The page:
In a potential boon for private space companies like Elon Musk's SpaceX and Jeff Bezos' Blue Origin, NASA is asking Congress for billions of dollars over the next five years to speed the development spacecraft capable of flying humans to and from the moon.
NASA requested $363 million for fiscal year 2020 for the Advanced Cislunar and Surface Capabilities (ACSC) program, more than double what the space agency sought last year. More importantly, NASA estimates the budget for the program would grow to $2.4 billion by fiscal year 2024, as the agency begins to award companies with development contracts.
The huge increase in this year's budget request for ACSC is the result of an internal battle at NASA, a person familiar with the situation told CNBC on Monday. This year's introduction of a competitive bidding process means that companies would build their own spacecraft, with help from competitive NASA funding awards, rather than build a NASA-specific spacecraft.
NASA didn't respond to CNBC requests for comment.
After the establishment of the National Space Council, President Donald Trump's administration looked to work with the growing private space sector on multiple NASA programs. A main directive was to create a sustained U.S. presence on the moon. NASA would first send robots to the surface without crews, later following up with astronauts.
Recently appointed NASA administrator Jim Bridenstine supported a White House plan last year to make ACSC a competitive process between companies, two people familiar with the matter told CNBC. But some NASA leaders rejected the idea, wanting to stick with the development of an in-house lunar lander project, one of the people said.
Known as the "Flexible Lunar Explorer" (or FLEx) lander concept, some at NASA wanted a system built for the agency, rather than according to the companies building the spacecraft. This is NASA's traditional method of awarding contracts, exemplified by the Boeing-built Space Launch System (SLS) rocket – which is now years behind and racking up billions of dollars in cost overruns.
With delays in the SLS program, privately-built rockets are being increasingly considered to launch NASA missions. And now, despite internal hesitancy, NASA is considering commercial alternatives for getting astronauts to the moon's surface. The agency has spoken to companies about enabling "regular access to the lunar surface," NASA said in its budget request earlier this month.
The increased funding for ACSC also matches with statements Vice President Mike Pence made on Tuesday at a National Space Council meeting. Pence said it is the White House policy "to return American astronauts to the moon within the next five years." Although he said the SLS rocket must be accelerated to do so, he urged NASA to reach the moon "by any means necessary."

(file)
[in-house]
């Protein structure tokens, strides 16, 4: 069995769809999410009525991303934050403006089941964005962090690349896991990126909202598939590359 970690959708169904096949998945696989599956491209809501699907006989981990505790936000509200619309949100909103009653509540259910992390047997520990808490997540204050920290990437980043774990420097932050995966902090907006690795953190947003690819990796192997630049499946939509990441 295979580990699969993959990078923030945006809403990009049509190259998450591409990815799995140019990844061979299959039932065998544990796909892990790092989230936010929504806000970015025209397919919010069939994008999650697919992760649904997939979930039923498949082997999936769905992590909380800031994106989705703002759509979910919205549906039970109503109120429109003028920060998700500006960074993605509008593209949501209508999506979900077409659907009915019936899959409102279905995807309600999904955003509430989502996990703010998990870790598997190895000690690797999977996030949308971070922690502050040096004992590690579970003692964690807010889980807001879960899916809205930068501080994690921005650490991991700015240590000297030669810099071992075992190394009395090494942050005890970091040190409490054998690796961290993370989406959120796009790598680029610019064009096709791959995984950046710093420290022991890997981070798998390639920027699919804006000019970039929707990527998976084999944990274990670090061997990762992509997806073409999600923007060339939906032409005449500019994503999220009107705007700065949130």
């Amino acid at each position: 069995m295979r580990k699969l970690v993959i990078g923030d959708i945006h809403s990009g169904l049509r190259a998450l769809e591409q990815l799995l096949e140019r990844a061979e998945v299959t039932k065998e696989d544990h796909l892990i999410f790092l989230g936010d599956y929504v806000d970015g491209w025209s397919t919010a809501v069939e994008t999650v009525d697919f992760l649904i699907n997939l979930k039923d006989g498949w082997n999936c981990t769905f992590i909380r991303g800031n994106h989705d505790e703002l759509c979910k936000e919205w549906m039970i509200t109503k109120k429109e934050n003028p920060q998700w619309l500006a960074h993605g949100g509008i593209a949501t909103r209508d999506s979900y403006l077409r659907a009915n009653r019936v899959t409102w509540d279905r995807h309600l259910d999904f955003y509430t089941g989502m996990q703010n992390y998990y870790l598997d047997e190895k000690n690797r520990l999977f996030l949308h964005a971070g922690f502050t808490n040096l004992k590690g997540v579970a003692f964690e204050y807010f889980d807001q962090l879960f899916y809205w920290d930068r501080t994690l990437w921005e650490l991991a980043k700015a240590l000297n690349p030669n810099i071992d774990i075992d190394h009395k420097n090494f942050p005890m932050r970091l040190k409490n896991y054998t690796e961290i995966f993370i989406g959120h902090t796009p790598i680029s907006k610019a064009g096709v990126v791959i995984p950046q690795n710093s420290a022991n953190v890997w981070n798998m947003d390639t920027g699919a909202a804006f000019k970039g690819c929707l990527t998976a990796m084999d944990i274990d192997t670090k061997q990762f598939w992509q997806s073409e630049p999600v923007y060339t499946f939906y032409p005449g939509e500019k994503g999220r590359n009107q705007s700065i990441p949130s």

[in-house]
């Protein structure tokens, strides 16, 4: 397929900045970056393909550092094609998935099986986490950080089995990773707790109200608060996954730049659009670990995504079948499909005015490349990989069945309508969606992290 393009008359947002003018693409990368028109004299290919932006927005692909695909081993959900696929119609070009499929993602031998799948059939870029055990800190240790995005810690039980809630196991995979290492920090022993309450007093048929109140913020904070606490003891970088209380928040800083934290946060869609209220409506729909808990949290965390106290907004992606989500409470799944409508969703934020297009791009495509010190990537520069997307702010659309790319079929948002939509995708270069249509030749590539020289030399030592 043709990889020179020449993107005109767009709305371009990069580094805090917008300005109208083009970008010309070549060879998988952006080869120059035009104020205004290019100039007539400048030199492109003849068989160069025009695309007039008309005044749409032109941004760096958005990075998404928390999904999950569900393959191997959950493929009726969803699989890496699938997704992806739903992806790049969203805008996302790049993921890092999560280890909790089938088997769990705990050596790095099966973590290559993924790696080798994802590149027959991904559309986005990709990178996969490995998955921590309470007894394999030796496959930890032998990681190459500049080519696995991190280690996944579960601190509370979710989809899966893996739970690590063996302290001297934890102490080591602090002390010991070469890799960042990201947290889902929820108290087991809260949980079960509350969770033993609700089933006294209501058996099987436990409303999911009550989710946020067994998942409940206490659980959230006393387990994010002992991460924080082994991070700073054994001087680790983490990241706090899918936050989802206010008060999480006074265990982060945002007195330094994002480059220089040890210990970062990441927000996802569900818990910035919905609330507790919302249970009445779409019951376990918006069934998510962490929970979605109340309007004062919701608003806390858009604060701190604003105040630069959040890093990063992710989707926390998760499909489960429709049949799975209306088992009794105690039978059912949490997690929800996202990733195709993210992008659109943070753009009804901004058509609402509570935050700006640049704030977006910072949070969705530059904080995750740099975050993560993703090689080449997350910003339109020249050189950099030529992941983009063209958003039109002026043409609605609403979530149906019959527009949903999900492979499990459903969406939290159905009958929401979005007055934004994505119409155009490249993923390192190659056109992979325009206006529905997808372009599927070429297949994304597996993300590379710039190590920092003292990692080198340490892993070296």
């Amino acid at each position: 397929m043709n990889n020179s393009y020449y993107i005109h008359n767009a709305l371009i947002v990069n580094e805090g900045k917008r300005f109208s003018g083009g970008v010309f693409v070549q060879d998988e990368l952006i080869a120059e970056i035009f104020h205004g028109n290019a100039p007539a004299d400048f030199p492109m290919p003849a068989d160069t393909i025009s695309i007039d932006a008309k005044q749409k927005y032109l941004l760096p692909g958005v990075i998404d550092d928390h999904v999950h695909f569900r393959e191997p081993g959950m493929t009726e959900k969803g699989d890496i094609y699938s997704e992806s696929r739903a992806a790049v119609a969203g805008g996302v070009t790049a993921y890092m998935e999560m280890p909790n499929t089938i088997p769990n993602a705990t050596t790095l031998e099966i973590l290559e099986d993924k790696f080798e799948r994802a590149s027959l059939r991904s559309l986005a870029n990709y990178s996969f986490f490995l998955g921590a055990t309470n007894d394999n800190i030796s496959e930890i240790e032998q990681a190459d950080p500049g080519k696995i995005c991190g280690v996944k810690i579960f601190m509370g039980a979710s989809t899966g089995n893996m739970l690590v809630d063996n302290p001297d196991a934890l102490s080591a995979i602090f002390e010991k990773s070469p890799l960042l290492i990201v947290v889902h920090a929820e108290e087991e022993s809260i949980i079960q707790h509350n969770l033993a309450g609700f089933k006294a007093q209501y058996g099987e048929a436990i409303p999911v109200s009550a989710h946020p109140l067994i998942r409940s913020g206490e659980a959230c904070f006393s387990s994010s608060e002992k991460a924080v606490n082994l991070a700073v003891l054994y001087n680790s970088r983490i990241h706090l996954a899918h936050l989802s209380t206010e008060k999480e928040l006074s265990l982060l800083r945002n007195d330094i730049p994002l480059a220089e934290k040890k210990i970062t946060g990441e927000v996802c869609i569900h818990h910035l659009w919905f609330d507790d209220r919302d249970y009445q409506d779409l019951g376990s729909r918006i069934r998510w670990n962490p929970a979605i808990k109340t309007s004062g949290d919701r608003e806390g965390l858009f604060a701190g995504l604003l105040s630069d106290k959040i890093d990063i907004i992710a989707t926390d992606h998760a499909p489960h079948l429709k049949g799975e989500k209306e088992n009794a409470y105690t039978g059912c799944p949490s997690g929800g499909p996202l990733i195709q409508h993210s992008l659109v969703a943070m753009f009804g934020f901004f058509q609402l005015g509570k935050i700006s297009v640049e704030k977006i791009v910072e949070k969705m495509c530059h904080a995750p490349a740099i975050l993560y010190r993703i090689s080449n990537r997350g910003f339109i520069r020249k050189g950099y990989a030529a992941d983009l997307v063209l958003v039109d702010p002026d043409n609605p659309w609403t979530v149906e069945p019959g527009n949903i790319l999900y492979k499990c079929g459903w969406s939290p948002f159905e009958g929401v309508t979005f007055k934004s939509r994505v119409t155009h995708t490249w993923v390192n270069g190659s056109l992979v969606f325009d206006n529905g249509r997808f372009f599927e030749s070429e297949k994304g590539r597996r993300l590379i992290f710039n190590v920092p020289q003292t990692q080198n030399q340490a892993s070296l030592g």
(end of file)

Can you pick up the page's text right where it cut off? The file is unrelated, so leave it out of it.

"We're not committed to any one contractor. If our current contractors can't meet this objective, then we'll find ones that will," Pence said. "If American industry can provide critical commercial services without government development then we'll buy them."
Musk welcomed Pence's comments, saying in a tweet that "it would be so inspiring for humanity to see humanity return to the moon!"
The budget request said ACSC would look at acquisition opportunities through public-private partnerships. In essence, this would structure the ACSC financial awards and development process in a competitive structure. Or, as Pence put it, buying the services rather than developing them in-house.
In the past decade, NASA's commercial cargo and commercial crew have enabled the agency to buy flights to the International Space Station at competitive prices. After providing development awards, NASA has bought flights from SpaceX, Northrop Grumman-owned Orbital Sciences and Boeing.
In the case of the Commercial Crew program, NASA officials said a recent critical flight test of SpaceX's Crew Dragon capsule "did better than expected." Although delayed in development, many in the space industry point to the Commercial Crew program as another example of how private companies can fulfill government needs that used to be kept fully in-house. Once flight tests are complete, NASA will fly astronauts on SpaceX's capsule at a price of $58 million a seat (less than the $81 million a seat it costs NASA to fly astronauts on Russian Soyuz rockets).
As Trump's budget request has yet to be finalized, the details of ACSC may still change. Moreover, the earliest ACSC funding would not be awarded until late 2020, NASA's request said.
How NASA expects to shift funds so heavily to ACSC also remains in question. When asked by reporters, NASA's deputy CFO Andrew Hunter said there were "some out-year assumptions" of funds for the International Space Station in 2023 and 2024 that NASA will re-examine. Additionally, NASA senior budget analyst Brian Dewhurst said the "lunar gateway" program "will largely be done in its development phase by that point, and so we'll be taking those dollars."